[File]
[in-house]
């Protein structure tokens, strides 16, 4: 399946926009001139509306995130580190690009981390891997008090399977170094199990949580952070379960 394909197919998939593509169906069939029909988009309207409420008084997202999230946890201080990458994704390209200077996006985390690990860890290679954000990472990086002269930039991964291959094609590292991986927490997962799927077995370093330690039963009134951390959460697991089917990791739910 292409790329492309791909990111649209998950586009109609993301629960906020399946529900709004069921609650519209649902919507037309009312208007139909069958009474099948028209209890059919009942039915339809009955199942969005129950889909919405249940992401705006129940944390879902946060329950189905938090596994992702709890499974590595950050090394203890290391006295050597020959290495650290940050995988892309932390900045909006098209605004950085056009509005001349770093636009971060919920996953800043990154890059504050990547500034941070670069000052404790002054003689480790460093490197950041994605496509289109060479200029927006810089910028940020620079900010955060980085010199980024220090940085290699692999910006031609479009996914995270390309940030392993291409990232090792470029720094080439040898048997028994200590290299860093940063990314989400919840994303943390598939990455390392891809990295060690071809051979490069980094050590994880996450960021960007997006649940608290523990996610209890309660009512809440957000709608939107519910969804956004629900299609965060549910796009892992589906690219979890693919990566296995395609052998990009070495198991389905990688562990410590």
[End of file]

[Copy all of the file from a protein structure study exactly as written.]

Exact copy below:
[in-house]
């Protein structure tokens, strides 16, 4: 399946926009001139509306995130580190690009981390891997008090399977170094199990949580952070379960 394909197919998939593509169906069939029909988009309207409420008084997202999230946890201080990458994704390209200077996006985390690990860890290679954000990472990086002269930039991964291959094609590292991986927490997962799927077995370093330690039963009134951390959460697991089917990791739910 292409790329492309791909990111649209998950586009109609993301629960906020399946529900709004069921609650519209649902919507037309009312208007139909069958009474099948028209209890059919009942039915339809009955199942969005129950889909919405249940992401705006129940944390879902946060329950189905938090596994992702709890499974590595950050090394203890290391006295050597020959290495650290940050995988892309932390900045909006098209605004950085056009509005001349770093636009971060919920996953800043990154890059504050990547500034941070670069000052404790002054003689480790460093490197950041994605496509289109060479200029927006810089910028940020620079900010955060980085010199980024220090940085290699692999910006031609479009996914995270390309940030392993291409990232090792470029720094080439040898048997028994200590290299860093940063990314989400919840994303943390598939990455390392891809990295060690071809051979490069980094050590994880996450960021960007997006649940608290523990996610209890309660009512809440957000709608939107519910969804956004629900299609965060549910796009892992589906690219979890693919990566296995395609052998990009070495198991389905990688562990410590």